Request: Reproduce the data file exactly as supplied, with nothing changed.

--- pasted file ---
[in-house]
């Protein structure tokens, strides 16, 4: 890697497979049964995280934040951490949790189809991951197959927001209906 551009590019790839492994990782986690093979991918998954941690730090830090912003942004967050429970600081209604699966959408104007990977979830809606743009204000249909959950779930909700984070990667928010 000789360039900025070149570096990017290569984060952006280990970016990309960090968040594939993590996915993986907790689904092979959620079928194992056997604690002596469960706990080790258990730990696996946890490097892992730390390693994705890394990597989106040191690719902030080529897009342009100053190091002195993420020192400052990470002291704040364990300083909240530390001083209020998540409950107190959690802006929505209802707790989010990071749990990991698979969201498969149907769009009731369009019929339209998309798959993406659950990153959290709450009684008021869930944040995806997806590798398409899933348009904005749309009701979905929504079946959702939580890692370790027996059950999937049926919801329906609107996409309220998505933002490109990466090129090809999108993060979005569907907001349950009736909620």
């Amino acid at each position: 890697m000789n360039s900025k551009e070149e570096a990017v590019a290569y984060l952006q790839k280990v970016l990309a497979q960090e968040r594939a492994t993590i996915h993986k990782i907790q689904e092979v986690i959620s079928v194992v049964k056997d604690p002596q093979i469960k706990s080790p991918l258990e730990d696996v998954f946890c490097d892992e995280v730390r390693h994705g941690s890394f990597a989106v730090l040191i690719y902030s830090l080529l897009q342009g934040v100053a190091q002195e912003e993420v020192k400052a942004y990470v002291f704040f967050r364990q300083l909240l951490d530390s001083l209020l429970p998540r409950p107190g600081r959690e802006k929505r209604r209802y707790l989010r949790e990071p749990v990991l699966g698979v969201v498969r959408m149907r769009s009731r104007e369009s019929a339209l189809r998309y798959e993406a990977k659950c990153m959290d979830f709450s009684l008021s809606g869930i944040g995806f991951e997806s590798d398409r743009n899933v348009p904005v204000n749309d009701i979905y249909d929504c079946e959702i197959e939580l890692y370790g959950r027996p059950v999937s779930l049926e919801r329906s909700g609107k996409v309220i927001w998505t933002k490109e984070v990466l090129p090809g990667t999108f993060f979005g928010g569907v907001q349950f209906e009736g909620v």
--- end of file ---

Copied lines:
[in-house]
């Protein structure tokens, strides 16, 4: 890697497979049964995280934040951490949790189809991951197959927001209906 551009590019790839492994990782986690093979991918998954941690730090830090912003942004967050429970600081209604699966959408104007990977979830809606743009204000249909959950779930909700984070990667928010 000789360039900025070149570096990017290569984060952006280990970016990309960090968040594939993590996915993986907790689904092979959620079928194992056997604690002596469960706990080790258990730990696996946890490097892992730390390693994705890394990597989106040191690719902030080529897009342009100053190091002195993420020192400052990470002291704040364990300083909240530390001083209020998540409950107190959690802006929505209802707790989010990071749990990991698979969201498969149907769009009731369009019929339209998309798959993406659950990153959290709450009684008021869930944040995806997806590798398409899933348009904005749309009701979905929504079946959702939580890692370790027996059950999937049926919801329906609107996409309220998505933002490109990466090129090809999108993060979005569907907001349950009736909620």
């Amino acid at each position: 890697m000789n360039s900025k551009e070149e570096a990017v590019a290569y984060l952006q790839k280990v970016l990309a497979q960090e968040r594939a492994t993590i996915h993986k990782i907790q689904e092979v986690i959620s079928v194992v049964k056997d604690p002596q093979i469960k706990s080790p991918l258990e730990d696996v998954f946890c490097d892992e995280v730390r390693h994705g941690s890394f990597a989106v730090l040191i690719y902030s830090l080529l897009q342009g934040v100053a190091q002195e912003e993420v020192k400052a942004y990470v002291f704040f967050r364990q300083l909240l951490d530390s001083l209020l429970p998540r409950p107190g600081r959690e802006k929505r209604r209802y707790l989010r949790e990071p749990v990991l699966g698979v969201v498969r959408m149907r769009s009731r104007e369009s019929a339209l189809r998309y798959e993406a990977k659950c990153m959290d979830f709450s009684l008021s809606g869930i944040g995806f991951e997806s590798d398409r743009n899933v348009p904005v204000n749309d009701i979905y249909d929504c079946e959702i197959e939580l890692y370790g959950r027996p059950v999937s779930l049926e919801r329906s909700g609107k996409v309220i927001w998505t933002k490109e984070v990466l090129p090809g990667t999108f993060f979005g928010g569907v907001q349950f209906e009736g909620v």